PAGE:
Being that high up in the mountains will kill you if you don’t have a way to protect yourself against the elements. At night the temperature would drop below freezing and their only shelter was the wreckage of the plane. When it crashed, it had split in two and the survivors found themselves huddled in the frontmost section of the plane with a giant hole letting in the wind and snow. All night the freezing winds kept them awake and suffering. Five more people died that first night on the mountain.

After no rescue came the next day, they used luggage and clothing to block up the hole, keeping the elements at bay. Unfortunately, few of them had jackets and their shoes were designed for playing rugby, not scaling down the side of a mountain in the winter. During the day it was warm enough to lounge outside the plane, but at night their only warmth came from the body heat of their fellow survivors.

The only food on board were small bars of chocolate the airline gave to passengers and several bottles of wine. They did their best to ration these, but they quickly ran out. They were able to melt snow by placing it on metal they had ripped out of the seats. By placing water bottles under it, they could collect water, but it was a slow process. The survivors tried using lipstick to paint S.O.S. on the cockpit, but gave up after realizing they didn’t have enough to make it visible. Because the plane was white and they were so high up, search crews never found them and the search was called off after only 8 days.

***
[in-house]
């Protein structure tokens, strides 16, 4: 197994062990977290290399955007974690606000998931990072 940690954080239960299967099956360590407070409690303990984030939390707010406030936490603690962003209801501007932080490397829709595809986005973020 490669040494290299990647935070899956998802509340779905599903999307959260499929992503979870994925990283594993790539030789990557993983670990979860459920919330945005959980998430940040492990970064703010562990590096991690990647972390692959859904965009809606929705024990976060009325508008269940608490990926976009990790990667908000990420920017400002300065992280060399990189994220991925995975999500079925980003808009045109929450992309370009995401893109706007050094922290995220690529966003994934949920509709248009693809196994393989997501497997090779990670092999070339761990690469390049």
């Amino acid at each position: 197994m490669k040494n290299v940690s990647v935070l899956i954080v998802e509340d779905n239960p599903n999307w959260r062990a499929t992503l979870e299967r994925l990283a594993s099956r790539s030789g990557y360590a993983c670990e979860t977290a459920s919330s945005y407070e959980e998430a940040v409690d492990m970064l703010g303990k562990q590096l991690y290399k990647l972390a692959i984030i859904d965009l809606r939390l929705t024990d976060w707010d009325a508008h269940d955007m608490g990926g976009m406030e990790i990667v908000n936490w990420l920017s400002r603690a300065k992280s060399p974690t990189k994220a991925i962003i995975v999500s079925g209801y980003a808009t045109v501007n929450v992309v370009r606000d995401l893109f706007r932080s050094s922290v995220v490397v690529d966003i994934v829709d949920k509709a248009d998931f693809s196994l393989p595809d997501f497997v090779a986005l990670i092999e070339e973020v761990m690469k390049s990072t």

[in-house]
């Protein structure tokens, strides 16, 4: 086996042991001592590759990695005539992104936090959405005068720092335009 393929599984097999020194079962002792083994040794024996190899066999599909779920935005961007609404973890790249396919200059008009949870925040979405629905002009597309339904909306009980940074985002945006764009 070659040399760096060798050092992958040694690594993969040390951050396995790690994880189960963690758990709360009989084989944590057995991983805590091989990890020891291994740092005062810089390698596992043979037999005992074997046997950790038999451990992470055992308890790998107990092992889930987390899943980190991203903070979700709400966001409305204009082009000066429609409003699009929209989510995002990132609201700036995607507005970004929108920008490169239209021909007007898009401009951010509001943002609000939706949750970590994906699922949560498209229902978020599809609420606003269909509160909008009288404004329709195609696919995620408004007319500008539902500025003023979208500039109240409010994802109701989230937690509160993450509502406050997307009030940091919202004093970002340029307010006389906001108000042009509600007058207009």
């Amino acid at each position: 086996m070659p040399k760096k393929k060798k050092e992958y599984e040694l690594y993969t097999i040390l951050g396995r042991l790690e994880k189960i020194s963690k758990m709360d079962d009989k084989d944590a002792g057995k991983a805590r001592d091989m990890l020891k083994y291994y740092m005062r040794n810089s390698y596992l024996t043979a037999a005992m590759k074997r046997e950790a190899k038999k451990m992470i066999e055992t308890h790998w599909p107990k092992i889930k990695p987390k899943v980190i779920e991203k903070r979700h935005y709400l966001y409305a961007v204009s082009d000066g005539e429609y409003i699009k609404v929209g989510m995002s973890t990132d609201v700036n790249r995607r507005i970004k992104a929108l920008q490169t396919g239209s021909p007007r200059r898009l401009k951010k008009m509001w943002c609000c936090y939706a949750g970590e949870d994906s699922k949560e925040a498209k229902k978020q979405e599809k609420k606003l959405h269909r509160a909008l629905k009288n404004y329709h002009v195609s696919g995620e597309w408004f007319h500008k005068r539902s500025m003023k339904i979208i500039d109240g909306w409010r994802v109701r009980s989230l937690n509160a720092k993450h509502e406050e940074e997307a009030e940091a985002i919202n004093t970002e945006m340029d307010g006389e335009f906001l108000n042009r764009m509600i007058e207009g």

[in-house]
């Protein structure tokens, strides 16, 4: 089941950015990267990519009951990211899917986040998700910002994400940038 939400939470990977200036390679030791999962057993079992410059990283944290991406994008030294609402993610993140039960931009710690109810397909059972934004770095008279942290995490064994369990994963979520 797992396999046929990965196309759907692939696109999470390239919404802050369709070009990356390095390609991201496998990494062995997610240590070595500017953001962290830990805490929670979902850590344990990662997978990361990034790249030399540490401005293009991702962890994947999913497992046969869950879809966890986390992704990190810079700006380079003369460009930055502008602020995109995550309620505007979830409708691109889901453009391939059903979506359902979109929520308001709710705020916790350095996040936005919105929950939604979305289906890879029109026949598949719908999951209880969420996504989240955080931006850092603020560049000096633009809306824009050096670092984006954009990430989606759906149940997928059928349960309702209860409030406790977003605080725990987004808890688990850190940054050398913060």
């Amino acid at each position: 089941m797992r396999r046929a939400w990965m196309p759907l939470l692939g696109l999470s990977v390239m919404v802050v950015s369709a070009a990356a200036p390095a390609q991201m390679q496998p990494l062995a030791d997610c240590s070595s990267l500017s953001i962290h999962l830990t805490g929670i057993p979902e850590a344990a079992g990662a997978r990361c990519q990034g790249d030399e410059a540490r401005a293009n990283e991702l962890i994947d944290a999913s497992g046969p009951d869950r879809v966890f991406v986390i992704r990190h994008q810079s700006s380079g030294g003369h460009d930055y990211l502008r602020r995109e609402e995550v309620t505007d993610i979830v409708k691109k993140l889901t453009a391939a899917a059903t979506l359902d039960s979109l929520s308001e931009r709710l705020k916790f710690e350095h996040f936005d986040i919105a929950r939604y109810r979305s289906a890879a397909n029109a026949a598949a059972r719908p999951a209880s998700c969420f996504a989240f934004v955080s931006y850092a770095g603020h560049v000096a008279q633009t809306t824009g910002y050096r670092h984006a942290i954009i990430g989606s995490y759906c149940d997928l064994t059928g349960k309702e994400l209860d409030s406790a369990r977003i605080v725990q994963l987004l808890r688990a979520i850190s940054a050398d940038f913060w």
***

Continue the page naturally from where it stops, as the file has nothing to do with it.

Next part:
All hope lost and there was a terrible choice to make.

On the 11th day, the survivors scavenged a transistor radio from the cockpit and learned that they were on their own. Upon hearing the news, everyone broke down into tears and prayer except for Gustavo Nicolich. He told everyone it was good news, because they were going to rescue themselves. By giving up hope of being rescued, they could finally make the tough decisions that lay ahead to save themselves. Giving up hope was the only way to survive. The courage of one person kept the group going.

The survivors knew they would have to climb down the mountain, but the combination of altitude sickness, malnourishment, snow blindness, and the extreme cold at night made this almost impossible. They decided that the only way to survive was to eat the remains of their dead friends and family.